Modernize aspects of the planning process in Ontario
The Bill will allow for electronic notice to be given of various planning meetings and applications thereby making information more accessible and saving municipalities’ money.
The process of seeking “minor” variances from local Committees of Adjustment has long frustrated residents and community groups.
There are four tests to determine what is a “minor” variance under the Planning Act, and three of the four tests are subjective and vague. The definition of minor variance should be enacted by regulation. The idea is it could cap the percentage or deviation of a variance from a bylaw. Such a reform is long overdue.
Municipalities will be granted more power to establish and fund the creation of Local Appeal Bodies to hear appeals of Minor Variance applications, rather than having those matters go before the OMB. While still on City Council I led the Council to approve the creation of a City of Toronto Local Appeal Body, but this was subject to getting the power to fund and manage the Local Appeal Body.
Grant municipalities more powers to address the impacts of growth and development
It would give municipalities the right to demand “excellence in design” in development and require developers to provide for public spaces that are “high quality, safe, accessible, attractive and vibrant.”
The bill would grant municipalities the power to address a chronic shortage of affordable housing by requiring developments with 20 or more new housing units to provide a portion that is affordable, whether that be ownership, rental or not-for-profit housing.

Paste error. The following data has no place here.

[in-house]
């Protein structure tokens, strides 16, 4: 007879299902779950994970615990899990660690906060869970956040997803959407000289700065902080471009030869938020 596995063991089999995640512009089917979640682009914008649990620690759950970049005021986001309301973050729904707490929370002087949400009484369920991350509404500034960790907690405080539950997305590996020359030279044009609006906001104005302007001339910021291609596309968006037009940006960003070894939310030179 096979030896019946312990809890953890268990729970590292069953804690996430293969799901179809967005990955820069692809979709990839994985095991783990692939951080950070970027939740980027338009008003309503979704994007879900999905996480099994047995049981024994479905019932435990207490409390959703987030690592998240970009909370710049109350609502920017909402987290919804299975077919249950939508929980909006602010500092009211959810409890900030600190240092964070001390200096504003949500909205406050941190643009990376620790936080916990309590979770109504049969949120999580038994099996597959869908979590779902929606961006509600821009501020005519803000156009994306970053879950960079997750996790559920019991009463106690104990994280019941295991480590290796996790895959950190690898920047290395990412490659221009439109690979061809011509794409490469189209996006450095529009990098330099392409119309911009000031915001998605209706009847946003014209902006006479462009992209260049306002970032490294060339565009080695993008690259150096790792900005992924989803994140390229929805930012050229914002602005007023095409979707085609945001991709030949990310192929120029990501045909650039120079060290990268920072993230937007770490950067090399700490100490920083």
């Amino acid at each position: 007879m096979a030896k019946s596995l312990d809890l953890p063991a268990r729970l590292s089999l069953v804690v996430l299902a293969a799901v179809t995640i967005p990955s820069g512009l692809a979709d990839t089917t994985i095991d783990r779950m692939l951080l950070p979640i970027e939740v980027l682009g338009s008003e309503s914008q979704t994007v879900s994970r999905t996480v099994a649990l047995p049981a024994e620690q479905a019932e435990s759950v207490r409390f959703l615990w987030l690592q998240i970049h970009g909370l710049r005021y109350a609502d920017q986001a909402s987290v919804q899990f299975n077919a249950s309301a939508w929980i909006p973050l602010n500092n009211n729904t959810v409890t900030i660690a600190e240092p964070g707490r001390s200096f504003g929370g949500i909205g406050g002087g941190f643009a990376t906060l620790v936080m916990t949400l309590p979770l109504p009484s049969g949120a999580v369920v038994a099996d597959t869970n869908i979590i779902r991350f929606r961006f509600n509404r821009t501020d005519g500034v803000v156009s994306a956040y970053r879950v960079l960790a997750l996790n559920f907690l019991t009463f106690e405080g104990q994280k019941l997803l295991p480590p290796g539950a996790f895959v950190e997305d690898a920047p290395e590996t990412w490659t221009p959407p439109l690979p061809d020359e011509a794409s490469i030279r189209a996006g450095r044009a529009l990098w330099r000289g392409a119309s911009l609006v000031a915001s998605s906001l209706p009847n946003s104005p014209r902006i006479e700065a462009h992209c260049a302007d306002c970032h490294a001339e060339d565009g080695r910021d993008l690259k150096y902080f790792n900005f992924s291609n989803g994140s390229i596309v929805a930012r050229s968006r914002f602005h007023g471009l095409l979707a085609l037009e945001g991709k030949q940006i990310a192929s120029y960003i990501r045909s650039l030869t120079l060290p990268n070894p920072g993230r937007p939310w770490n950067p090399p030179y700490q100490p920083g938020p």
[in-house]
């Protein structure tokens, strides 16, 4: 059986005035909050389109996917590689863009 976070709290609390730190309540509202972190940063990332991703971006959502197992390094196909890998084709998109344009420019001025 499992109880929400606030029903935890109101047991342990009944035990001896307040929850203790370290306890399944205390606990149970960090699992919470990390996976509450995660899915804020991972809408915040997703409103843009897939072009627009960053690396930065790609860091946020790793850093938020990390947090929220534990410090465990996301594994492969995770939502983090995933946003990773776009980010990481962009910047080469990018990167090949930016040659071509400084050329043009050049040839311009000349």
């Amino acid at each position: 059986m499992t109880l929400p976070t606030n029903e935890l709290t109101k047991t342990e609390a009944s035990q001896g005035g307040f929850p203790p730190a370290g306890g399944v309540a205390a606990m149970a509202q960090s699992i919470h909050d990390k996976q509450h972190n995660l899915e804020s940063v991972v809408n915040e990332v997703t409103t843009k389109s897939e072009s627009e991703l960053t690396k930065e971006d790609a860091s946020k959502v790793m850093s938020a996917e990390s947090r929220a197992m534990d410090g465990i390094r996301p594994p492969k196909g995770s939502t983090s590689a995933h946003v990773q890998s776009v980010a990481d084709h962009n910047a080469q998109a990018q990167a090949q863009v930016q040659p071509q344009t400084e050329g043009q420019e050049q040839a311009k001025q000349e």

The bill would also lengthen the time municipalities would have to review applications before allowable appeals could be filed to the OMB.
The time to review Official Plan Amendments (OPA) and concurrent zoning bylaw amendments to an OPA would extend from 180 days to 240 days, and a zoning bylaw amendment from 120 days to 180 days to allow municipalities more time without the threat of a pre-emptive appeal to the OMB.
Amendments applying only to the City of Toronto
Conditions imposed upon development proposals would be able to be registered on title of the property to prevent subsequent developers who buy properties to avoid complying with previously approved conditions of rezoning.
When the City of Toronto would pass an Interim Control By-law to prevent redevelopment in an area until the City completes a thorough planning review such a by-law would not be appealable to the OMB. This would give the City up to one year to conduct proper study and analysis of a neighbourhood, street, or district.
Additional powers be granted to set fees and require mediation for the City’s Local Appeal Board for Committee of Adjustment matters.
All of these measures combined would significantly increase the ability to control and regulate development and afford greater stability and certainty to local communities about future redevelopment. Defining what a minor variance actually is would be a significant achievement as well.
The ability to ensure better design, significant public spaces, and the provision of affordable housing would all improve the quality of life in cities and towns all across Ontario.
I will continue to update you on the progress of this Bill through the Legislature as well as steps the government is taking on planning reform and other related issues.
I hope you will join me at my
First Annual New Year’s Levee on:
Saturday, January 3rd, 2015
2:00 pm – 4:00 pm
Royal Canadian Legion Branch 210
110 Jutland Rd.
Etobicoke M8Z 2H1
For more details and to view the flyer, please click here.
As in the past, I am happy to advertise your upcoming local meetings and events.
Please e-mail my office, at firstname.lastname@example.org with the information, one month prior to the your meeting or event to ensure that it gets posted in time.
Ministry of Economic Development, Employment and Infrastructure
8th Floor, Hearst Block
900 Bay Street
Toronto, Ontario M7A 2E1
933 The Queensway
Etobicoke, ON M8Z 2H1
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MPP Peter Milczyn | 900 Bay Street | 8th Floor | Toronto | Ontario | M5H 2N2 | Canada